Poised for peace, a university in Sudan seeks AWB’s help to rebuild its research capacity
After eight months of pro-democracy protests, a hard-won peace promises to reverse the brain drain that has deprived Sudan of its brightest citizens. Thanks to the support of Academics Without Borders (AWB) the University of Dongola is ahead of the game.
In December 2018, Dr. Amal Madibbo was on a two-week volunteer assignment with Academics Without Borders (AWB) in northern Sudan when she found herself in the midst of a national political uprising fueled by a coalition of students, professionals and disenfranchised youth.
A sudden hike in the price of bread sparked protests that quickly morphed into a widespread movement to overthrow President Omar al-Bashir, who had been in power for more than 30 years.
“That was the first time I had encountered such events in the twelve years during which I have been volunteering in Sudan,” Dr. Madibbo said.
Long before the demonstrations, the University of Dongola approached AWB for assistance rebuilding its research capacity.
Sudan has dozens of public and private universities, and the demand for higher education is booming, but decades of armed conflict, compulsory military service and the “Islamization” of the curriculum forced thousands of researchers to leave the country. At the same time, funding for institutions of higher education withered and the calibre of students and faculty declined.
The university, which serves 13,000 students across seven campuses, recognized that by training graduate students in the latest research methods it would be better able to produce the high-quality scholarship necessary to foster economic development and stability.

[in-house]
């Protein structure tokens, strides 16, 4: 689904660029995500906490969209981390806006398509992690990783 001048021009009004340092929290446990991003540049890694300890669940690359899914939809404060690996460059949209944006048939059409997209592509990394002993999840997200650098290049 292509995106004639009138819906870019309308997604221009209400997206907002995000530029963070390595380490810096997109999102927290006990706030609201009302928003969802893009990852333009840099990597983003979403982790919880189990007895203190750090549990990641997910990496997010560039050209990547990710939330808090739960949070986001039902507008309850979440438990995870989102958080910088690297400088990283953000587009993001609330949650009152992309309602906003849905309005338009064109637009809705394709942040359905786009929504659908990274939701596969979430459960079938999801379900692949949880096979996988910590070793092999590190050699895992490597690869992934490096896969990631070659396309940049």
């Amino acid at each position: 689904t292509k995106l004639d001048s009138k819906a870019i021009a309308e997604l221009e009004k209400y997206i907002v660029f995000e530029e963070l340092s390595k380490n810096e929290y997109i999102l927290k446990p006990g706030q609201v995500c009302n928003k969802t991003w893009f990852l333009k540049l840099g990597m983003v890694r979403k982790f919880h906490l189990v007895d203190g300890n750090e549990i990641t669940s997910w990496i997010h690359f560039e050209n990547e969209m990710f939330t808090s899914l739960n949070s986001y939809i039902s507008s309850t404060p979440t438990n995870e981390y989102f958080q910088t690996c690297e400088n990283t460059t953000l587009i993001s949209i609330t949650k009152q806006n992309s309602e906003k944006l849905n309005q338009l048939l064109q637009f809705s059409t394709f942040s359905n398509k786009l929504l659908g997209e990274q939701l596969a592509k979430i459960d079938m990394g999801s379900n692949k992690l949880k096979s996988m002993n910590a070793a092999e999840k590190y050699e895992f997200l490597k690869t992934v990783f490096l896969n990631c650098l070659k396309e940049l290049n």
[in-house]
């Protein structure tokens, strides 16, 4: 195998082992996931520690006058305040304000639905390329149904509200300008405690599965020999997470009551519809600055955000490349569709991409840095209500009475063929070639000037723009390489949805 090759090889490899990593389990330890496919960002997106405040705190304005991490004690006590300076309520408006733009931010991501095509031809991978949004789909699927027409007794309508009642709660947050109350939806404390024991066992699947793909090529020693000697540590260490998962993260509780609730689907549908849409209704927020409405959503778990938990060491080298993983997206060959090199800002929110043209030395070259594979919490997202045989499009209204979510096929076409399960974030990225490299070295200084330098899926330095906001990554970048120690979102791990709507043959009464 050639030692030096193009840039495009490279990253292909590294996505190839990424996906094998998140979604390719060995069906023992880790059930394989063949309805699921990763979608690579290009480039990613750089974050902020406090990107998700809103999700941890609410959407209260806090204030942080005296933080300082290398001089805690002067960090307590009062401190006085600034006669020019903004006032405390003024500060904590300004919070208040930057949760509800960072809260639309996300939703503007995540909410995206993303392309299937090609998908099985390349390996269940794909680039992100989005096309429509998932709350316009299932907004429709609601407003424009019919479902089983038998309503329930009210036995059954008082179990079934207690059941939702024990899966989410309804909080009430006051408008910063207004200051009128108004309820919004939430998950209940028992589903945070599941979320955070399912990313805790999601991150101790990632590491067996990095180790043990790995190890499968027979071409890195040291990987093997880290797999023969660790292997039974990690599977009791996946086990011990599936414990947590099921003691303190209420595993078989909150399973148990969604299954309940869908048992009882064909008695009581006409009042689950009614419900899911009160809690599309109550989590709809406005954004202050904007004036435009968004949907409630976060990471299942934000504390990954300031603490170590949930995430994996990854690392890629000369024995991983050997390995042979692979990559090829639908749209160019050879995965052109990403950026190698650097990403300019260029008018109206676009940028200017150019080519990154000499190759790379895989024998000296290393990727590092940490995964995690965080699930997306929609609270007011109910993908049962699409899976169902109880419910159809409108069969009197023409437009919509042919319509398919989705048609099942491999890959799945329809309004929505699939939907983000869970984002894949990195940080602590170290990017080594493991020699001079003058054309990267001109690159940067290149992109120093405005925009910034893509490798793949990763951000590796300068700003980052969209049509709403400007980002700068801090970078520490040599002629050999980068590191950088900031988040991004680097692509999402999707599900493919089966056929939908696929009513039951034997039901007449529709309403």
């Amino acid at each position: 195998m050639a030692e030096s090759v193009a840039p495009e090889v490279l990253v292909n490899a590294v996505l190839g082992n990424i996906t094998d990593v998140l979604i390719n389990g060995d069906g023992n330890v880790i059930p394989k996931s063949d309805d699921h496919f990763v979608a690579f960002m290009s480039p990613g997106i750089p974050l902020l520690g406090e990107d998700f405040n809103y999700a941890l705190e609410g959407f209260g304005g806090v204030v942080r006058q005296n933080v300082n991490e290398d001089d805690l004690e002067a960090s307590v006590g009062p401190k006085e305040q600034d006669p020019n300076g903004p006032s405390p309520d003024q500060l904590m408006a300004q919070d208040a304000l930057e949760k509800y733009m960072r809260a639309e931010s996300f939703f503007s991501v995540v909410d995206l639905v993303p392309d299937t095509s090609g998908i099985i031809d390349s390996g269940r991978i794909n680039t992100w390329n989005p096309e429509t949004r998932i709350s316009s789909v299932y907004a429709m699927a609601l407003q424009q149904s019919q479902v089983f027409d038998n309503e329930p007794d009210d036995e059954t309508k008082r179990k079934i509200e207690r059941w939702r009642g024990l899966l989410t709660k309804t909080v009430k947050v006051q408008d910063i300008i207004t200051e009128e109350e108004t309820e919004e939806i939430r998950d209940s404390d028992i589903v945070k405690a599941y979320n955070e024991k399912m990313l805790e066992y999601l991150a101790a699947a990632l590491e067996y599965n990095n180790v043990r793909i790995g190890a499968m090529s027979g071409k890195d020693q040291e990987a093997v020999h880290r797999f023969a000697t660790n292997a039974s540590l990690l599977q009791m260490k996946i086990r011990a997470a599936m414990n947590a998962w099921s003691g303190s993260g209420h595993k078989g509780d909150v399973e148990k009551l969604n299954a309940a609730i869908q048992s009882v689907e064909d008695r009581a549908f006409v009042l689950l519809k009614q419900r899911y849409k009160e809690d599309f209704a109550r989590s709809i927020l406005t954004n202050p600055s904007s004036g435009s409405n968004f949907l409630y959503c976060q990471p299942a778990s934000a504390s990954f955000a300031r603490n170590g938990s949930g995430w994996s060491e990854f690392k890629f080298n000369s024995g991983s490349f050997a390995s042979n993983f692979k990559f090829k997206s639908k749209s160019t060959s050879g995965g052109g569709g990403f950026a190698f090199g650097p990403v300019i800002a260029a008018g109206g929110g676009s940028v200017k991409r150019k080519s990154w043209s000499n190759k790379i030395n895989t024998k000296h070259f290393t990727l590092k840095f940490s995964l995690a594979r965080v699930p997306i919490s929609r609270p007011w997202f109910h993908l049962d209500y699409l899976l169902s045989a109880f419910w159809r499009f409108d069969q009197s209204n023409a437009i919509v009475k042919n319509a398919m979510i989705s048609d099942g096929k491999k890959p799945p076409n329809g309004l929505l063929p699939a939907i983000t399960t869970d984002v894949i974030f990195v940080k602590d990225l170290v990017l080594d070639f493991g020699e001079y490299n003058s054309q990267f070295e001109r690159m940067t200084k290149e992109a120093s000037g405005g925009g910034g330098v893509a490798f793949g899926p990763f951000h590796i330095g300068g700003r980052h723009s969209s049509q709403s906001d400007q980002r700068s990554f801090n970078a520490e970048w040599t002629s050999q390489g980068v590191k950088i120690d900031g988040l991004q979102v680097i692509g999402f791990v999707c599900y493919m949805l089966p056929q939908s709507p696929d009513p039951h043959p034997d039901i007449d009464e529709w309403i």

AWB sent Amal Madibbo, a professor in the Faculty of Sociology at the University of Calgary, to give several graduate-level workshops on research methodologies and refugee and immigration studies—her areas of expertise
While protests sweeping the country in late December put a damper on attendance, more than 30 graduate students and professors from the faculties of Arts, Education, Law, Nursing and Agricultural Sciences took part.
“We are very appreciative of Professor Amal’s visit in Dongola,” said Dr. Ammar Sorag, Director of the university’s Department of International Relations. “All of our colleagues, graduate students and staff are very happy with the workshops produced by Amal.”
To sustain the project, Dr. Madibbo worked with the faculty and administrators to develop curriculum for courses in Research Methodologies and Refugee and Immigration studies, which were expected to attract between 200 and 300 students, respectively. She also provided instruction in graduate studies supervision—skills that will help faculty maintain the quality of the university’s research output.
With a new transitional government in place, the country is poised for a new era of peace. In the meantime, the University of Dongola is in a better position to advance research and inform policymaking to support a more stable and democratic Sudan.
This project was made possible by funding from the R. Howard Webster Foundation.
Volunteer: Amal Madibbo, PhD, Associate Professor, Department of Sociology, University of Calgary